21. Pleasantville (Gary Ross, 1998)
The question: What if you could jump into your favorite show?
Sitcoms of the ‘50s and ‘60s always seemed to occupy a different reality already, with their polite, sexless teenagers and their equally sexless parents sleeping in separate twin beds. The appearance of two people who can feel genuine emotions can quickly cause trouble. Maybe even a revolution as the black and white world of television gives way to the colorful world of real life.
22. Run Lola Run (Tom Tykwer, 1998)
The question: What if your day had gone just a little bit differently?
A money exchange goes wrong and the courier’s girlfriend is the only one who can help him. Her first instinct is to try her father. Subtle clues indicate that her trip there is slightly different each of the three times the film hits redo leading to three different conclusions.
The titular Lola has three different encounters with her father, which in turn leads her to seek out three very different sources for the money. Through polaroid flashes, you also see how these little changes lead to even bigger changes to those she encounters.
23. Scanners (David Cronenberg, 1981)
The question: What if you had psychokinetic powers?
Obviously the first thing you’d do is blow up someone’s head with your brain. Obviously. But beyond the obvious Cronenberg explores the evil man is capable of when given enough power. And yeah, exploding heads.
24. Scott Pilgrim vs. The World (Edgar Wright, 2010)
The question: What if life was like a video game?
Video games have so many odd conventions (power-ups, combos, extra lives, etc.) that seeing them implemented into real-life situations is the perfect opportunity for comedy. Edgar Wright (working off of the brilliant comic series by Bryan Lee O’Malley) perfectly captures as many ideas as is possible for a two-hour romantic-action-comedy.
25. Shock Corridor (Samuel Fuller, 1963)
The question: What if a sane person was put in an insane asylum?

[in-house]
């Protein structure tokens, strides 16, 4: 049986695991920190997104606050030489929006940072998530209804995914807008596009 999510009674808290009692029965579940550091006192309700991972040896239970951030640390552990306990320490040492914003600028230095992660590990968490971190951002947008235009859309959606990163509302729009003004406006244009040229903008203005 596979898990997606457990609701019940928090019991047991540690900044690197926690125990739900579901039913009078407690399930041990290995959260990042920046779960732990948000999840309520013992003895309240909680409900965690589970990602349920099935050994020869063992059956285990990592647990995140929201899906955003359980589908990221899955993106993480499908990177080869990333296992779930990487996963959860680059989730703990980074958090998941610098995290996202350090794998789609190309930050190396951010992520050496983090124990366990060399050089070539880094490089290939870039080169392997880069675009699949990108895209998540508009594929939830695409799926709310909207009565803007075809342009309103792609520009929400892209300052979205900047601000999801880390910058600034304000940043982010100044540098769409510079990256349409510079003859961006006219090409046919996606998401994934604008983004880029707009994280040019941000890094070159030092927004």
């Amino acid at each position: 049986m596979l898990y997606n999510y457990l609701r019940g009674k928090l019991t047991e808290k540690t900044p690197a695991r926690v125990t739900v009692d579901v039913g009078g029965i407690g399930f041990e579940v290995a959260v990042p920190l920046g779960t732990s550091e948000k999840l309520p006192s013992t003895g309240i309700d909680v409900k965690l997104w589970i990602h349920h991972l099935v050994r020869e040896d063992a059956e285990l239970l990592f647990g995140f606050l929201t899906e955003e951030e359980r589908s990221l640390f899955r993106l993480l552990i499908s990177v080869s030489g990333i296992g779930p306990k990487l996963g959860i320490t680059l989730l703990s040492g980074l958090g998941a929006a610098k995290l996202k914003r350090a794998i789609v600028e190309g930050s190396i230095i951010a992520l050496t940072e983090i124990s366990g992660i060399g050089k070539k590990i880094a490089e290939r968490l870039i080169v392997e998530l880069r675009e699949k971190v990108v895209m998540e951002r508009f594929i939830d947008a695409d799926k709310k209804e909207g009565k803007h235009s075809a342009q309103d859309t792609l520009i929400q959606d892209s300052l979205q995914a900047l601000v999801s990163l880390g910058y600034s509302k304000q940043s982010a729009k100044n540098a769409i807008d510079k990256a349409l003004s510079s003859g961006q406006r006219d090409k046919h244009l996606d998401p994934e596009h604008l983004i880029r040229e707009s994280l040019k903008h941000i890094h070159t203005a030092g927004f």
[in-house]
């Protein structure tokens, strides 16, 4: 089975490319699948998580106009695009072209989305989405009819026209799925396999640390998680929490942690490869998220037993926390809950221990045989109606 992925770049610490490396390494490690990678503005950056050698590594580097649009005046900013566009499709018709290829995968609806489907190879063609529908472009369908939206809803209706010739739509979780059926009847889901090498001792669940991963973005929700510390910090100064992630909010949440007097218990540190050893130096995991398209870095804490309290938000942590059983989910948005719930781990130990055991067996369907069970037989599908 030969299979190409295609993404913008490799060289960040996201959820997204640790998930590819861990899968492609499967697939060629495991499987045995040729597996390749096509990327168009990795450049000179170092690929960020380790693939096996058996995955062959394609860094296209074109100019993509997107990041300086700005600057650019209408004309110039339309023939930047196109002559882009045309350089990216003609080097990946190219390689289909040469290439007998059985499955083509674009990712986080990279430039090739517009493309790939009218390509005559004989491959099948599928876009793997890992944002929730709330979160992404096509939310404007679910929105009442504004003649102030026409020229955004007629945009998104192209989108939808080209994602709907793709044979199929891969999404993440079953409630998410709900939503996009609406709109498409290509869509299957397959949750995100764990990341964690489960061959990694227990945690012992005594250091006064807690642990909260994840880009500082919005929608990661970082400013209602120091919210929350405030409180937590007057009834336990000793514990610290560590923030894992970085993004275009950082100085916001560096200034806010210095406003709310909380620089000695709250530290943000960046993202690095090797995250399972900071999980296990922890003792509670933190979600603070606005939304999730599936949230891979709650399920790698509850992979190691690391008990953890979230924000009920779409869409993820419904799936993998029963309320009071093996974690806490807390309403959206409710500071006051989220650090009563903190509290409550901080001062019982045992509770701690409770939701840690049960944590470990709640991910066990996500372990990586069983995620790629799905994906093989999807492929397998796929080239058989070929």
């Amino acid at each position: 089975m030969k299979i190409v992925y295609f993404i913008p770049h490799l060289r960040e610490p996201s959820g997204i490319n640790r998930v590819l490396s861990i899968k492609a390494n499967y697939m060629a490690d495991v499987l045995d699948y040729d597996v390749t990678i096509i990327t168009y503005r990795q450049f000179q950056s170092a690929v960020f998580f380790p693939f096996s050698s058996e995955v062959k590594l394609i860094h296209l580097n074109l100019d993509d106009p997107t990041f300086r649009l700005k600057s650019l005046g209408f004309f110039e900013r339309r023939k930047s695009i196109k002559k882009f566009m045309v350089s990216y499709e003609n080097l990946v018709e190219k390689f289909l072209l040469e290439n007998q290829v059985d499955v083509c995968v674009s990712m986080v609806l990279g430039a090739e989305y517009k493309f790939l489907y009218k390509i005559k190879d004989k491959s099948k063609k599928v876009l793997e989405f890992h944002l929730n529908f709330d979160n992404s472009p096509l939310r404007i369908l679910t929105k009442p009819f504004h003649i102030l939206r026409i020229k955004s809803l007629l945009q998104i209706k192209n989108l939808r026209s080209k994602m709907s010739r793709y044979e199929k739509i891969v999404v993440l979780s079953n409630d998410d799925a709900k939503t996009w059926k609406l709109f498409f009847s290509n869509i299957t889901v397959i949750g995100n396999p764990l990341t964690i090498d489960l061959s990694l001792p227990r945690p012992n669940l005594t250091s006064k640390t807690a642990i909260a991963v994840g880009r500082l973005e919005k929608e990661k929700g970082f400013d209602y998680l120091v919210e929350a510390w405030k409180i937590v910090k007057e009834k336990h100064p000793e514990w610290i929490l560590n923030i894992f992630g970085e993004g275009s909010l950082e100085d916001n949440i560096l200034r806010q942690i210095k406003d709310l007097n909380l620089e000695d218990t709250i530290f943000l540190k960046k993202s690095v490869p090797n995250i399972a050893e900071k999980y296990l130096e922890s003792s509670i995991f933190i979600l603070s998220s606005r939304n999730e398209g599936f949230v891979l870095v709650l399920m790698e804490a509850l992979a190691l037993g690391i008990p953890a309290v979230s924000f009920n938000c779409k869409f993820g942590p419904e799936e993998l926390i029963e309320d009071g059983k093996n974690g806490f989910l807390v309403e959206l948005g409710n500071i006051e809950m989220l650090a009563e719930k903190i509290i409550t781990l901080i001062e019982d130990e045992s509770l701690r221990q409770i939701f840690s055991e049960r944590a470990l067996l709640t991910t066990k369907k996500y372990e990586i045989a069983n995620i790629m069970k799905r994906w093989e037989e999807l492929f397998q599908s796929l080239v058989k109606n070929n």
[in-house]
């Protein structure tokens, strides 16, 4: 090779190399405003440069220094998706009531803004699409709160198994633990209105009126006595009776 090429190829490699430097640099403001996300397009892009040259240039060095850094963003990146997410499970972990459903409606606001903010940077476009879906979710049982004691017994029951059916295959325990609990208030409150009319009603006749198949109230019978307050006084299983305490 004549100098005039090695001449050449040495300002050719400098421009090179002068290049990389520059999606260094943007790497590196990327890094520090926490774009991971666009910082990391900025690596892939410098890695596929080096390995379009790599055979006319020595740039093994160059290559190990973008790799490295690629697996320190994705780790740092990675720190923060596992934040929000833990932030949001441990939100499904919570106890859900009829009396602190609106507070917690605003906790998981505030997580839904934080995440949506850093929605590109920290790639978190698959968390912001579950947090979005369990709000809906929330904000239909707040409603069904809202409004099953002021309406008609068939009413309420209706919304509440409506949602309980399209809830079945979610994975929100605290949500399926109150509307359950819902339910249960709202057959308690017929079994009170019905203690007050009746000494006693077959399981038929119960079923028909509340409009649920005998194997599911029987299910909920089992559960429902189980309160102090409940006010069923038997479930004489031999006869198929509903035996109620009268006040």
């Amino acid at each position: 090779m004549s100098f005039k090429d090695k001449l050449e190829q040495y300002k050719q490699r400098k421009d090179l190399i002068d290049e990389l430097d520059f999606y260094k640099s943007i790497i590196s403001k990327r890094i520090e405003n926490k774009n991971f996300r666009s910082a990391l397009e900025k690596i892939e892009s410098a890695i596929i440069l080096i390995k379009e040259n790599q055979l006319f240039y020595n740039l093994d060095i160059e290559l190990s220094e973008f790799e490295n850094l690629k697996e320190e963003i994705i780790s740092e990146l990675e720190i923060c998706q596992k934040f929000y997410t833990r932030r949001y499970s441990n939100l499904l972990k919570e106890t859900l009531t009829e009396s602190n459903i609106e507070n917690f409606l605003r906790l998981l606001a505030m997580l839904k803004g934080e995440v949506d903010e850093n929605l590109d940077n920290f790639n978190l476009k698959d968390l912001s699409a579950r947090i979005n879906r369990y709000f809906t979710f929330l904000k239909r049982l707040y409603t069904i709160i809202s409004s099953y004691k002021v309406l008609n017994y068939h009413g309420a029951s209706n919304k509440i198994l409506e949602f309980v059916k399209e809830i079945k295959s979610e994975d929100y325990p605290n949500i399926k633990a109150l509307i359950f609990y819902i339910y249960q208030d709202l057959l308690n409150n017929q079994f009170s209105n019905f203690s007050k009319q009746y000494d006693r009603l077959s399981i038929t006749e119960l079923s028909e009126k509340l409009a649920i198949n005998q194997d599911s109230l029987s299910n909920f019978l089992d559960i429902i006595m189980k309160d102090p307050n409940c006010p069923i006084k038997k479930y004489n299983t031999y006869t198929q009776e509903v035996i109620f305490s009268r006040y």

Sane people have been in asylums in films since at least 1946 (with the Val Lewton production Bedlam), but it’s never been presented as viscerally as Samuel Fuller’s Shock Corridor. The moment you see the main character finally break, flashing from black-and-white to glorious color and seeing him in the familiar corridor flooded by a torrential rain, is a spectacle of the sheer anguish he is feeling in that moment.
26. The Sixth Sense (M. Night Shyamalan, 1999)
The question: What if ghosts roamed the earth? What if you were the only one who could see and hear them?
The seemingly natural human instinct is to be afraid of ghosts. But why is that? Is it because they’re inherently scary, or is it something about us that projects their frightening nature? One thing The Sixth Sense seems to understand about the idea of ghosts is that maybe they haven’t been left behind to scare us. Maybe they’re here because they need our help… and sometimes we need their help.
27. They Live (John Carpenter, 1988)
The question: What if the world was under the control of aliens that are trying to keep you complacent with subliminal messages? What if you were given a way to see through the lies?
They Live is the violent action movie starring a pro-wrestler that counts cult philosopher Slavoj Zizek among its supporters. The intelligent, subversive concept is married with the dumb fun of ‘80s action and cheesy one-liners making for a meal comparable to foie gras paired with ketchup and Velveeta.
28. Total Recall (Paul Verhoeven, 1990)
The question: What if your memories weren’t your own?
It would’ve been easy to give this film simpler answers. Does the main character unlock his false memories when he’s first put in the Rekall chair? Or is this simply the beginning of memory vacation he was promised? He was promised to be a secret agent on Mars, and isn’t that what he got? Maybe this is looking to much into it. After all, it’s just violent Arnold Schwarzenegger movie, right?
29. The Truman Show (Peter Weir, 1998)
The question: What if your life was a TV show where you’re the star and you didn’t know it?
It’s sort of the perfect hypothetical for the paranoid narcissist in everyone. Part of the genius of Peter Weir’s direction is that the portions focusing on Jim Carrey’s titular character are filmed at least partially in what could conceivably be hidden cameras, making the film feel uncomfortably real.
30. Wes Craven’s New Nightmare (Wes Craven, 1994)
The question: What if your fiction began affecting your reality?
Extremely underrated, Wes Craven’s New Nightmare is about the people who made the original Nightmare on Elm Street, playing themselves, being plagued by a malevolent force that seems to be Freddy Krueger. The film raises interesting questions about whether an author is truly in control of their creation. But, more importantly, it’s damn scary.
Author Bio: David Eggerman would like to say he’s a struggling writer, but that would be overambitious. He mostly watches movies, gets way too excited talking about said movies to complete strangers and petting his kitties. He also greatly thanks his mother for her invaluable input and support.